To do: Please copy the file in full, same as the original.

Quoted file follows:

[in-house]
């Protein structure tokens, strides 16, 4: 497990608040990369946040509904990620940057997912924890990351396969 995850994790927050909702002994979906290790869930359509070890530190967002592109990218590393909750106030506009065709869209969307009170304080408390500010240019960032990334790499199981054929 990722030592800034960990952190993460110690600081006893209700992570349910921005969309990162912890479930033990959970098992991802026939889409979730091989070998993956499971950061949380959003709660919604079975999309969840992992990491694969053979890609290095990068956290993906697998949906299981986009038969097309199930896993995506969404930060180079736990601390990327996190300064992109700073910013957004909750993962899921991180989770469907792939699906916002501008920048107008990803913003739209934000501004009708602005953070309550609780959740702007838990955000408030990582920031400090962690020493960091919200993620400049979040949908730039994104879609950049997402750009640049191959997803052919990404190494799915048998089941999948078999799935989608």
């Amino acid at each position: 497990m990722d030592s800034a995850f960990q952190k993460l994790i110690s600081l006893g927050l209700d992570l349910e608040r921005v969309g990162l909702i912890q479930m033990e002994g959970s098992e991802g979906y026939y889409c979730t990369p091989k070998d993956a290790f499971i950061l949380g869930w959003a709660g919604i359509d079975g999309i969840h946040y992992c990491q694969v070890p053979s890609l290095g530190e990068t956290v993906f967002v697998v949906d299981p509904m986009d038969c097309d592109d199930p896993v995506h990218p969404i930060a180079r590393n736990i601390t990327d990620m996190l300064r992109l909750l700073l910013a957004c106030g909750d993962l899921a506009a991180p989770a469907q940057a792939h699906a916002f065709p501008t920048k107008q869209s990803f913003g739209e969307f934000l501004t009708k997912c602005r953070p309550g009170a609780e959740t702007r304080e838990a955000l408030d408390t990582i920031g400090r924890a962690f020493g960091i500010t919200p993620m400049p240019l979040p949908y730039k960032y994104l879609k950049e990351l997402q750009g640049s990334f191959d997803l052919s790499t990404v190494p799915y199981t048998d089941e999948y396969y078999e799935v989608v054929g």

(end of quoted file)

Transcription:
[in-house]
């Protein structure tokens, strides 16, 4: 497990608040990369946040509904990620940057997912924890990351396969 995850994790927050909702002994979906290790869930359509070890530190967002592109990218590393909750106030506009065709869209969307009170304080408390500010240019960032990334790499199981054929 990722030592800034960990952190993460110690600081006893209700992570349910921005969309990162912890479930033990959970098992991802026939889409979730091989070998993956499971950061949380959003709660919604079975999309969840992992990491694969053979890609290095990068956290993906697998949906299981986009038969097309199930896993995506969404930060180079736990601390990327996190300064992109700073910013957004909750993962899921991180989770469907792939699906916002501008920048107008990803913003739209934000501004009708602005953070309550609780959740702007838990955000408030990582920031400090962690020493960091919200993620400049979040949908730039994104879609950049997402750009640049191959997803052919990404190494799915048998089941999948078999799935989608």
């Amino acid at each position: 497990m990722d030592s800034a995850f960990q952190k993460l994790i110690s600081l006893g927050l209700d992570l349910e608040r921005v969309g990162l909702i912890q479930m033990e002994g959970s098992e991802g979906y026939y889409c979730t990369p091989k070998d993956a290790f499971i950061l949380g869930w959003a709660g919604i359509d079975g999309i969840h946040y992992c990491q694969v070890p053979s890609l290095g530190e990068t956290v993906f967002v697998v949906d299981p509904m986009d038969c097309d592109d199930p896993v995506h990218p969404i930060a180079r590393n736990i601390t990327d990620m996190l300064r992109l909750l700073l910013a957004c106030g909750d993962l899921a506009a991180p989770a469907q940057a792939h699906a916002f065709p501008t920048k107008q869209s990803f913003g739209e969307f934000l501004t009708k997912c602005r953070p309550g009170a609780e959740t702007r304080e838990a955000l408030d408390t990582i920031g400090r924890a962690f020493g960091i500010t919200p993620m400049p240019l979040p949908y730039k960032y994104l879609k950049e990351l997402q750009g640049s990334f191959d997803l052919s790499t990404v190494p799915y199981t048998d089941e999948y396969y078999e799935v989608v054929g």